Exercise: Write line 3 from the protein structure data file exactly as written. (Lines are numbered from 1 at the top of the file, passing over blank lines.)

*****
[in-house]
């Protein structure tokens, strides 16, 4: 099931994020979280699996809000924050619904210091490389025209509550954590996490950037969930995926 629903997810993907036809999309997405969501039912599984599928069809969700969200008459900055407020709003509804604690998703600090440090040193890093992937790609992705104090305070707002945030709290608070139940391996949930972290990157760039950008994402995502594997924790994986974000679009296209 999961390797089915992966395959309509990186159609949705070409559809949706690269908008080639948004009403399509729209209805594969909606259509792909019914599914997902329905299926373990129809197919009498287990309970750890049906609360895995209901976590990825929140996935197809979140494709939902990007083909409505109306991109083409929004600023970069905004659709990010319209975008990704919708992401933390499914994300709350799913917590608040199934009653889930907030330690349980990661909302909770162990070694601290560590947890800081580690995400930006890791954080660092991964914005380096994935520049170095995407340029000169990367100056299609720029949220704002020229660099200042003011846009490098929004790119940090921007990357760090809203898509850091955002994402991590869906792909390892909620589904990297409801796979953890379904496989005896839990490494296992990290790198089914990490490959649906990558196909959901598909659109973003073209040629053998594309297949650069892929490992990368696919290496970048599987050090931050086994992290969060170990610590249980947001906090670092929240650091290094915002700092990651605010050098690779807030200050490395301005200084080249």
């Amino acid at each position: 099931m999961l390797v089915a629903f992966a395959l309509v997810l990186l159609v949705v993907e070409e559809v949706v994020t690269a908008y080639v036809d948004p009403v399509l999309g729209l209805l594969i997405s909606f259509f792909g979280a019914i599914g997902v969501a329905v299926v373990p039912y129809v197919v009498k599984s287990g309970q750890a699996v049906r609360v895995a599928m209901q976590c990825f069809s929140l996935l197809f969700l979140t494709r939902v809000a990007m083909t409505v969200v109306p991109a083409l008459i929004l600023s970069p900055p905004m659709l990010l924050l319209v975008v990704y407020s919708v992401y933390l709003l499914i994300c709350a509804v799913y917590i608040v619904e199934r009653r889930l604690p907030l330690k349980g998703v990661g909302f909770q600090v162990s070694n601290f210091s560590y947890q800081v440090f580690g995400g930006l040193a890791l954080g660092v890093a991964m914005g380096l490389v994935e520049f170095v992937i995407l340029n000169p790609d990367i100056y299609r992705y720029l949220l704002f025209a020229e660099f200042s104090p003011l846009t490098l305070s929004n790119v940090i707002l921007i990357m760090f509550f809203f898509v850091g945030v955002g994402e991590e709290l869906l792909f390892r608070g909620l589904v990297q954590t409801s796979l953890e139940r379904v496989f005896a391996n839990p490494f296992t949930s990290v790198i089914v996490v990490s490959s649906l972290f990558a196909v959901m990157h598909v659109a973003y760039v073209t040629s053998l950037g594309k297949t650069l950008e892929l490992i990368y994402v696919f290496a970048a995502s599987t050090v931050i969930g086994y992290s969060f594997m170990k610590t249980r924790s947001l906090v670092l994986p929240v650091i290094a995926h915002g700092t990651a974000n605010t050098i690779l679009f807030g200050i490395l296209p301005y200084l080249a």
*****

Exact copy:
């Amino acid at each position: 099931m999961l390797v089915a629903f992966a395959l309509v997810l990186l159609v949705v993907e070409e559809v949706v994020t690269a908008y080639v036809d948004p009403v399509l999309g729209l209805l594969i997405s909606f259509f792909g979280a019914i599914g997902v969501a329905v299926v373990p039912y129809v197919v009498k599984s287990g309970q750890a699996v049906r609360v895995a599928m209901q976590c990825f069809s929140l996935l197809f969700l979140t494709r939902v809000a990007m083909t409505v969200v109306p991109a083409l008459i929004l600023s970069p900055p905004m659709l990010l924050l319209v975008v990704y407020s919708v992401y933390l709003l499914i994300c709350a509804v799913y917590i608040v619904e199934r009653r889930l604690p907030l330690k349980g998703v990661g909302f909770q600090v162990s070694n601290f210091s560590y947890q800081v440090f580690g995400g930006l040193a890791l954080g660092v890093a991964m914005g380096l490389v994935e520049f170095v992937i995407l340029n000169p790609d990367i100056y299609r992705y720029l949220l704002f025209a020229e660099f200042s104090p003011l846009t490098l305070s929004n790119v940090i707002l921007i990357m760090f509550f809203f898509v850091g945030v955002g994402e991590e709290l869906l792909f390892r608070g909620l589904v990297q954590t409801s796979l953890e139940r379904v496989f005896a391996n839990p490494f296992t949930s990290v790198i089914v996490v990490s490959s649906l972290f990558a196909v959901m990157h598909v659109a973003y760039v073209t040629s053998l950037g594309k297949t650069l950008e892929l490992i990368y994402v696919f290496a970048a995502s599987t050090v931050i969930g086994y992290s969060f594997m170990k610590t249980r924790s947001l906090v670092l994986p929240v650091i290094a995926h915002g700092t990651a974000n605010t050098i690779l679009f807030g200050i490395l296209p301005y200084l080249a």